Quick question: what do the Reggie Jackson, Tobias Harris, and Blake Griffin deals all have in common?
The answer: a few things. In each one of those deals, the Pistons traded a handful of less talented players for the most talented player in the deal. They were all an attempt at incremental improvement. They all came out of nowhere. They all made the Pistons better.
Maybe. We’ll see about that last one.
But the deal follows a formula that has worked for Stan Van Gundy and Jeff Bower so far during their time in Detroit. It’s not easy to get a player of Blake Griffin’s talent. The deal is controversial for sure, so the downsides are all over the comment section of DBB. And they’re legit. He’s about to turn 29. He’s been injury prone. He’s owed $173 million.
Yeah, it’s definitely a risk. But it’s one that could pay off for the Pistons. Here’s why.
Pressure off Andre Drummond
The Pistons answered the question, “Is Andre Drummond a franchise player?” And the answer was “No.” But they didn’t answer it quite in the way you’d expect.
Drummond was miscast in the role of the best/most talented player on his team. Yet it’s mighty difficult to land a player with more talent the Drummond. The Pistons did that with Blake Griffin. This is a guy who was a first pick in the draft, Rookie of the Year, five time All Star, four time All NBA Team. His resume is solid.
And it’s not just hype. Griffin has had seasons where he’s been the best power forward in the league and a top 10 player in the league.
Meanwhile, Drummond is still a centerpiece of the franchise. This move just positions him more as a co-centerpiece.
Pairing with Andre Drummond
Perhaps more importantly, the fit between Griffin and Drummond should be excellent. They ought to make for a matchup nightmare. Griffin’s former frontcourt partner obviously had a similar style to Dre in DeAndre Jordan, but Drummond can do some things that Jordan can’t.
There’s not too many teams outside of New Orleans that can offer a duo in the frontcourt that could see either player drop 30 points on you. And now with Drummond’s improved passing, you could have either big man also drop 6-7 assists on you too.
While Stan Van Gundy focuses on defense often to excess, he just made his offense a lot better. Even with the loss of Chris Paul, the Clippers still had a top 10 offense led by Griffin.
The value was right
As they did with Jackson and Harris, the Pistons took some other “assets” that they didn’t really need, packaged them together, and landed a better player. Tobias Harris is criminally underrated, he’s an extremely versatile scorer, but Griffin is the superior player. Griffin is more comfortable as a team’s top scorer, better able to defend his position, and a much more active passer. The Pistons also greatly need a guy who can get to the line, and Griffin does that very well.
The other players and pieces the Pistons traded away were of little consequence. Avery Bradley in a Pistons uniform has been awful and getting him off the team will improve them. Boban can’t get on the court. And the Pistons are fine on the youth front with several developing prospects, they can afford to skip a draft. The only downside is that it leaves them lean on other tradable parts of the team.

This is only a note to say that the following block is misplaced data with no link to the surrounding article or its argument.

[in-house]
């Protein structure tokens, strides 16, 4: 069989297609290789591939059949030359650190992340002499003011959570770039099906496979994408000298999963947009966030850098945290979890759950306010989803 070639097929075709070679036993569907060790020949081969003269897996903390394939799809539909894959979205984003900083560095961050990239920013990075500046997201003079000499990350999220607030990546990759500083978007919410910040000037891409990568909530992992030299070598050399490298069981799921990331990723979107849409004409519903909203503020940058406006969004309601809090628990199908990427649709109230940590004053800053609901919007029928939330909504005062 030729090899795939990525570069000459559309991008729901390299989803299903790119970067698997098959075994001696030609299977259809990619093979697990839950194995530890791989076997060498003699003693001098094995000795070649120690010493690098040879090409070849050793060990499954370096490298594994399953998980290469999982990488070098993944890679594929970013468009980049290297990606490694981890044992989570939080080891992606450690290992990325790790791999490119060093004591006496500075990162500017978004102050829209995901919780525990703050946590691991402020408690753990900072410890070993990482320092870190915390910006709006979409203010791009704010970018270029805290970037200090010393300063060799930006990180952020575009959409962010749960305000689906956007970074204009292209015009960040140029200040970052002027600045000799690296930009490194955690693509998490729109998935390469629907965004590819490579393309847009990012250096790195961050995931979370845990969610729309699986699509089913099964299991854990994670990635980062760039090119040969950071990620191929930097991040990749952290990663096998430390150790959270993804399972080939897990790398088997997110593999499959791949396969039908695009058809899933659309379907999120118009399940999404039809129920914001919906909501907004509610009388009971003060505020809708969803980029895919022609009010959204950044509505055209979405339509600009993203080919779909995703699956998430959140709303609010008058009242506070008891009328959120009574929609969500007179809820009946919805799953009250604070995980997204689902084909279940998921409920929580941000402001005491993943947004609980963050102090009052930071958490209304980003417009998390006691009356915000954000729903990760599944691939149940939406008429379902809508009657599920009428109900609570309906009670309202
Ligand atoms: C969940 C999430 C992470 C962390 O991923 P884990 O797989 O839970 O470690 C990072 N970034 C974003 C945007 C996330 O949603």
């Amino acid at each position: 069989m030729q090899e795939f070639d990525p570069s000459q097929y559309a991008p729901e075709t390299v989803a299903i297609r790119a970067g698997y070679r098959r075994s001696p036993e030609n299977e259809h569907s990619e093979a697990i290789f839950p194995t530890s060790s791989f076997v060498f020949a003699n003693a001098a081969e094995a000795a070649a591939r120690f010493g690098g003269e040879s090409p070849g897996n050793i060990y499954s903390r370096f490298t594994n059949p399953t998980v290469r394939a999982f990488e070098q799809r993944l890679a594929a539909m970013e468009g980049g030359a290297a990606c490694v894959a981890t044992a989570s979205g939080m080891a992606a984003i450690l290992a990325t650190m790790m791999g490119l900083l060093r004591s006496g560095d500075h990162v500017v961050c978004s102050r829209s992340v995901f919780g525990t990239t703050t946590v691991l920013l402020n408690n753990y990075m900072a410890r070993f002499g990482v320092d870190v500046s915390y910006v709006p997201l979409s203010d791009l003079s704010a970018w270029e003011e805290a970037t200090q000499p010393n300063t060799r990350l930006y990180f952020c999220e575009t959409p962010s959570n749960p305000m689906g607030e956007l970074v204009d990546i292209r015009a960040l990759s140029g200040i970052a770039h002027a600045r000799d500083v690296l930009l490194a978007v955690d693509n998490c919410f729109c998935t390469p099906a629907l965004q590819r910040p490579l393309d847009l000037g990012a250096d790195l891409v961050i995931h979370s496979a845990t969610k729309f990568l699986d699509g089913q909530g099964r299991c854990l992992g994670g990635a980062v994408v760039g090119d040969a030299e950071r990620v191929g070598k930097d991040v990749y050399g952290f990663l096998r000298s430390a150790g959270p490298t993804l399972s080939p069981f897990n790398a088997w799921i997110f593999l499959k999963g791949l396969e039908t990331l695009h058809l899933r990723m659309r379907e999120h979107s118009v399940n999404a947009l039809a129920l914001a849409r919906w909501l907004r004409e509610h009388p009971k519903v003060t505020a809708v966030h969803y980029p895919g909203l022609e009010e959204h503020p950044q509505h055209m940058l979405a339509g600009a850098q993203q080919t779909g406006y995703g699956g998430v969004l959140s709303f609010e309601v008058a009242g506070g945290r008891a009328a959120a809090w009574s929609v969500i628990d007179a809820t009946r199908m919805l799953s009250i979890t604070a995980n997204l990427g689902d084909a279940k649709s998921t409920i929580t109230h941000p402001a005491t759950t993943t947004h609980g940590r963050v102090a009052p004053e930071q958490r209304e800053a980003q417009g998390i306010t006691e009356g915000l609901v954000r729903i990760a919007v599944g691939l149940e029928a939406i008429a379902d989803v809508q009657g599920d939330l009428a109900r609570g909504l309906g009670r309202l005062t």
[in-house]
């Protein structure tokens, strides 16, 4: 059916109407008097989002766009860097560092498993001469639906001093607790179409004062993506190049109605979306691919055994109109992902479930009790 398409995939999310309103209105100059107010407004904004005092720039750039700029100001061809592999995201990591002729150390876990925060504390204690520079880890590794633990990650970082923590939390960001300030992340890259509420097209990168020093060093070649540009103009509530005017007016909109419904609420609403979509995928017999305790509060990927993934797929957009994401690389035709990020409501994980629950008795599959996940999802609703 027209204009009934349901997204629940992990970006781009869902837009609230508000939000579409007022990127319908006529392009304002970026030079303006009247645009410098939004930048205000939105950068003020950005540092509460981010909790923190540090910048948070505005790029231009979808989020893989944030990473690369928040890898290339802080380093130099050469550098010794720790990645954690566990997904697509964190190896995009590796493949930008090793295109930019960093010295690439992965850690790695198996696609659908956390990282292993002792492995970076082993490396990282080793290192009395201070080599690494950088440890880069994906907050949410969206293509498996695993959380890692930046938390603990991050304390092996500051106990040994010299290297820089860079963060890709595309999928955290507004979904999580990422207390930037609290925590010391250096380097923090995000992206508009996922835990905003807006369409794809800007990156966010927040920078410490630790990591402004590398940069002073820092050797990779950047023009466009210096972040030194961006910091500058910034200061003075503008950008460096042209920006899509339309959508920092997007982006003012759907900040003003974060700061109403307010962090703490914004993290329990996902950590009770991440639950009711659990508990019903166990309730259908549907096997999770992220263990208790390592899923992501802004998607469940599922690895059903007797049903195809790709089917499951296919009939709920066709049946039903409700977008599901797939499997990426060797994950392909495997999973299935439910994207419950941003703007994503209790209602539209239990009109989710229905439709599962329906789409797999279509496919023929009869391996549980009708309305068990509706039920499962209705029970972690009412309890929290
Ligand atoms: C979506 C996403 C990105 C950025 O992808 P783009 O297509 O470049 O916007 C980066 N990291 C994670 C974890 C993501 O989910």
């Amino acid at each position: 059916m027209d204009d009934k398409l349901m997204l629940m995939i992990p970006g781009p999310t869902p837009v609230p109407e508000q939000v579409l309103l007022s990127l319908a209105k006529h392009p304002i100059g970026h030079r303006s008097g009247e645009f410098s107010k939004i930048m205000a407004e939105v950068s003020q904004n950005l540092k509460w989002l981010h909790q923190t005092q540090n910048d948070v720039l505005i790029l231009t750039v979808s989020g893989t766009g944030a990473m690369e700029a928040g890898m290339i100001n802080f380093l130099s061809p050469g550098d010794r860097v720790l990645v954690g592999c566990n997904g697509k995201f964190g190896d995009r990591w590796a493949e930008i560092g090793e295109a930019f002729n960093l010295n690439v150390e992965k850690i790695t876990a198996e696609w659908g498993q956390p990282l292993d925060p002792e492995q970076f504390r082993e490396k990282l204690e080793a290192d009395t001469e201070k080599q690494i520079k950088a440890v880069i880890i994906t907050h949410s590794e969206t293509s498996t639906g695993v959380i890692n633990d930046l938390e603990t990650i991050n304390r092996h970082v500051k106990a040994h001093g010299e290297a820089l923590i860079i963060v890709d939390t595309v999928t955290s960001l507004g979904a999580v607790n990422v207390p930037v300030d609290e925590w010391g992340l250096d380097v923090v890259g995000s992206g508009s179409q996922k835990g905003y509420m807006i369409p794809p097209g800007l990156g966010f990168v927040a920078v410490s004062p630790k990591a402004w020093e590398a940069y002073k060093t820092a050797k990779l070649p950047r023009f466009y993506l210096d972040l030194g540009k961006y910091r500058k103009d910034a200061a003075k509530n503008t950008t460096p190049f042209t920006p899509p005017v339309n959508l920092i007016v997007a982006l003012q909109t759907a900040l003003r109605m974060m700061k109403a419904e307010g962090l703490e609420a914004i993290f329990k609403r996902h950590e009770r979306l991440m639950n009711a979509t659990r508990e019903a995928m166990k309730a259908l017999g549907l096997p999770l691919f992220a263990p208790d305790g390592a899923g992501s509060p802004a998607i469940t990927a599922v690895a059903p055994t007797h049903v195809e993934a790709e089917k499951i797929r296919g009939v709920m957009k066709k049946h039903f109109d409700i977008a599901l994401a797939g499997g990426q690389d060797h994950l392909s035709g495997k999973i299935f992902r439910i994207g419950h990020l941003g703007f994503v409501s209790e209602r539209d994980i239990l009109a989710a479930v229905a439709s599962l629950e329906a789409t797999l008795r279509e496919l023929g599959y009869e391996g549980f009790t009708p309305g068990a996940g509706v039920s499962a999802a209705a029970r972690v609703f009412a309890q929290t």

If you had the option to trade Tobias Harris, a first round pick, and a second round pick for Blake Griffin, you’d do that every day.
And oh hey - for the Fire SVG crowd, he and Bower managed to turn Ersan Ilyasova, broken Brandon Jennings, a first round pick, and a pair second round picks (one of which landed Marcus Morris, who brought in Bradley) into Blake Griffin. Ahem. That’s pretty good.
They can’t be done yet
The Pistons aren’t 3-12 over their past 15 games because of their play at power forward. My post for the morning was initially going to be looking at the team’s fourth quarter struggles - but yeah, that’s going to need some serious edits with the addition of Griffin.
But those fourth quarter problems are still going to be a thing. The Pistons have struggled mightily trying to close out games with Ish Smith. With his lack of shooting, the Pistons are still going to wind up playing too much 4 on 5 late in the game. Griffin isn’t a solution to that problem.
Of course, how they solve that problem won’t be easy. Though the Pistons only gave up one real contributor in the Griffin deal and managed to avoid sending out any young players, any remaining deals would likely need to include prospects.
So what does that next deal look like? Heck if I know. And if we’ve learned anything about trying to guess SVG and Bower’s next move, it’s that you won’t guess it right.
Without another move being made, it means continuing to wait for Jackson to return. His timeline was initially set at six to eight weeks, and we’re currently into week five. The All Star break is a natural time for us to start hearing rumbles about Jackson’s return. There are nine games until then.
Those nine games are going to be critical to the team’s success this season. If Jackson’s return is a smooth one, great. But that’s risky to depend on. They need to pull off another move.
So what if the price to pay for Kemba Walker or George Hill is including Henry Ellenson? Easy enough to swallow, right? Stanley Johnson? A little tougher, but sure. Luke Kennard? Now the decisions get tough.
With bringing in Blake Griffin, the Pistons can immediately be that team in the playoffs you’re looking to avoid. But only with a point guard who can help close games out. Without a healthy Reggie Jackson or a deal for one of the available point guards in a trade, they’re a lot less scary.
I’ll have some more coming about options that the Pistons can look to for improving their fourth quarter offense. But for now, we can just continue to share takes on this fascinating deal.